Possibly Genoa – circa 1790

H 92.5 x L 143 x P 63.5 cm — Ht. 36 ½ × Wd. 56½ x Dp. 25 in.

The Neoclassical style was principally imported into Italy from France and in Genoa the presence of the architect, urbanist, and furniture designer, Charles de Wailly (Paris, 1730-1798) was particularly influential. De Wailly – whose major Parisian achievement was the Théâtre de l’Odéon for the Comédie-Française – first travelled to the Ligurian capital in the early 1770s to redecorate the home of the Genoese ambassador to France, Cristoforo Spinola. At the Spinola palace in the Strada Nuova (now Palazzo Baldassarre Lomellini), he worked in tandem with the leading Genoese proponent of the new style, Andrea Tagliafichi (1729-1811). The palazzo’s famous Salone del Sole, destroyed by WWII bombings, was celebrated as one of the most sumptuous in Genoa and depicted in the engravings by Desprez under the entry for Architecture in Diderot and d’Alembert’s Encyclopédie.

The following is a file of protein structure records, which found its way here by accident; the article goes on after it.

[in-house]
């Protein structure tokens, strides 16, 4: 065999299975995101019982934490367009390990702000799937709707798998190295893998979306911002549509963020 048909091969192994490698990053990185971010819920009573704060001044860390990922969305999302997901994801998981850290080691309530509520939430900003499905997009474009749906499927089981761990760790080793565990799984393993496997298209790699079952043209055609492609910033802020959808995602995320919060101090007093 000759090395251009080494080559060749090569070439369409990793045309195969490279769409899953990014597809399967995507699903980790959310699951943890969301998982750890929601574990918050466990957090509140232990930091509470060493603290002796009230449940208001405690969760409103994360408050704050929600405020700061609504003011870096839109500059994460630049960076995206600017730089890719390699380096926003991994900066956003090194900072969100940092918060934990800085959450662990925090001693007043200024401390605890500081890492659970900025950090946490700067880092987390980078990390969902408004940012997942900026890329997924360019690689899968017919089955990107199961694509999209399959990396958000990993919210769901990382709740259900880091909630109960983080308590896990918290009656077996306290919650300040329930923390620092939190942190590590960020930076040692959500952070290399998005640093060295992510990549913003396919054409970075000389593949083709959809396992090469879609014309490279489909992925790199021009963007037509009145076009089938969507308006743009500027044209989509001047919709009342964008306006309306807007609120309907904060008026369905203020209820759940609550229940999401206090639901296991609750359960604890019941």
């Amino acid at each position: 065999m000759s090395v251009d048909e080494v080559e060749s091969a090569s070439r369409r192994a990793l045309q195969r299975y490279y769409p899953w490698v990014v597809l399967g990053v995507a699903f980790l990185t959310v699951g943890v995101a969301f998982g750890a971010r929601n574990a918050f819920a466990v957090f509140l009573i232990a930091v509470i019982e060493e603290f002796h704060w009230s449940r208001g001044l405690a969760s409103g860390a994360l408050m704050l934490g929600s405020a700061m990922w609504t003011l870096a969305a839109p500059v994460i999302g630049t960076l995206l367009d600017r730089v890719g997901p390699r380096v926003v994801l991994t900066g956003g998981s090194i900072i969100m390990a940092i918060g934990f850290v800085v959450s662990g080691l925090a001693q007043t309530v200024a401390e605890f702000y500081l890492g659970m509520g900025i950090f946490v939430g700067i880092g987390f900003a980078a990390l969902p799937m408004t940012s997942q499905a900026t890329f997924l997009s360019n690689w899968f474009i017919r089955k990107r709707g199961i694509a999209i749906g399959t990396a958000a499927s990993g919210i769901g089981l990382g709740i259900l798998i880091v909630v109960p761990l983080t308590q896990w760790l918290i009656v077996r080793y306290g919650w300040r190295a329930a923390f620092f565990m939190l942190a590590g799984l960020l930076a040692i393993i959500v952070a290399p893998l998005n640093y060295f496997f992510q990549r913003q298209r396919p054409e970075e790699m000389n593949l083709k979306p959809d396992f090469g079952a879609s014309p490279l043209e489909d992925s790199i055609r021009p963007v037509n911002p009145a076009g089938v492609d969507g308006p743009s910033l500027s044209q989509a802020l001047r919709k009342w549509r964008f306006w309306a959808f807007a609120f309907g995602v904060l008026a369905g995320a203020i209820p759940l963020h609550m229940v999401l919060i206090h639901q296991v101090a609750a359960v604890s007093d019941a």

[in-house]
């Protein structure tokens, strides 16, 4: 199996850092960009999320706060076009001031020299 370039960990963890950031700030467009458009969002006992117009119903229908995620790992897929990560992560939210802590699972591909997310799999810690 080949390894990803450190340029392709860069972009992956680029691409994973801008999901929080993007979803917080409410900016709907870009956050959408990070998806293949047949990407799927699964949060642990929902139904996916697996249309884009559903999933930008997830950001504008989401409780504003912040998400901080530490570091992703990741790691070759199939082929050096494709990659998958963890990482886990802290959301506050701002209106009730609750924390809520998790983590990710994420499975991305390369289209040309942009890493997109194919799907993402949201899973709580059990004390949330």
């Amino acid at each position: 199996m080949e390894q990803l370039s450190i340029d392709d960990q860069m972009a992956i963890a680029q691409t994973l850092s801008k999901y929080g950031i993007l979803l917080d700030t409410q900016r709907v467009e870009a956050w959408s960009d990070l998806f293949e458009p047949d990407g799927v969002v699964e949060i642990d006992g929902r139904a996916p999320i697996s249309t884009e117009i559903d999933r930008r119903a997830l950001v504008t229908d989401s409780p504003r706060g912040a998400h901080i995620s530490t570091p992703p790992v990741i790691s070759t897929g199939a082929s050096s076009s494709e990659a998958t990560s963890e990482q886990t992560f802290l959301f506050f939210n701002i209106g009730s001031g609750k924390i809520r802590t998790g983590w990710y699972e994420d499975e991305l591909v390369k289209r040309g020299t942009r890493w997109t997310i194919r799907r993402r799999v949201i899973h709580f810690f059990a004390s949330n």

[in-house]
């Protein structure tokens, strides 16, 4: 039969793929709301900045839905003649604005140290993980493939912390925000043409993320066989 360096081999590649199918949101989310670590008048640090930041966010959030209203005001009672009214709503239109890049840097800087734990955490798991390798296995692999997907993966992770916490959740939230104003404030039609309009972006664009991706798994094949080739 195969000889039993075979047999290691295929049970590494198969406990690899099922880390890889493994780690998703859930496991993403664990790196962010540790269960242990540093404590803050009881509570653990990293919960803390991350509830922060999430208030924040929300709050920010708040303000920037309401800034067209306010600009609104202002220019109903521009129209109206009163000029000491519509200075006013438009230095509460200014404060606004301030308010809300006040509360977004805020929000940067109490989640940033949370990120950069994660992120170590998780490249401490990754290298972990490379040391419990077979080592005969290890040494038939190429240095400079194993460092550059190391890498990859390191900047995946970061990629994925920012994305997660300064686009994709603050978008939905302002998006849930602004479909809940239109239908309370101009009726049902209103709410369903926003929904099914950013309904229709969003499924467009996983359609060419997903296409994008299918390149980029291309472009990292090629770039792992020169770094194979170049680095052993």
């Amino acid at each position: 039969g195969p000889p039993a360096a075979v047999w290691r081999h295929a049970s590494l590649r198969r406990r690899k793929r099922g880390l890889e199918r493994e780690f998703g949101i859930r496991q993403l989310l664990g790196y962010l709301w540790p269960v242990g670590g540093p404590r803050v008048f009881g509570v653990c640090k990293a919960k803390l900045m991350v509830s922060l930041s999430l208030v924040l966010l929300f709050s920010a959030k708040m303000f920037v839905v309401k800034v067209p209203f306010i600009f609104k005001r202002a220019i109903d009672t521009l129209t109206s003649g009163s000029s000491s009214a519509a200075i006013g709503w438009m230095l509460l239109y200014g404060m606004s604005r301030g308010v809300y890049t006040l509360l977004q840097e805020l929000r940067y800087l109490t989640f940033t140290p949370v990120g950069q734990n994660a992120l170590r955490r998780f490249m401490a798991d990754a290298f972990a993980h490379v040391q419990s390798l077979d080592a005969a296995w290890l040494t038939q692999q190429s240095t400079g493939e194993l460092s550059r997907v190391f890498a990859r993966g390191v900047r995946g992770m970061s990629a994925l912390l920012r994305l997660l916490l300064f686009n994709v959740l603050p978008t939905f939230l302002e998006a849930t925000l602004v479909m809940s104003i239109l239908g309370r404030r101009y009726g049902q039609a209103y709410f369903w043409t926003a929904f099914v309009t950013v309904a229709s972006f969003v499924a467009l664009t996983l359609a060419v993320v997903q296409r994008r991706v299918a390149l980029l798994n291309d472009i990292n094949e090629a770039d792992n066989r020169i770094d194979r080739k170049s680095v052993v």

This table’s form would have fitted this room very well, and the fact the secondary wood is Ligurian pine would suggest this was a high-quality production for a Genoese palazzo. 

Exceptionally, the table base retains its original marbleised decoration which matches the Broccatello de Spania top.

Provenance: Edric van Vredenburgh, Brussels

An Italian Neoclassical painted console table with a Broccatello de Spania marble top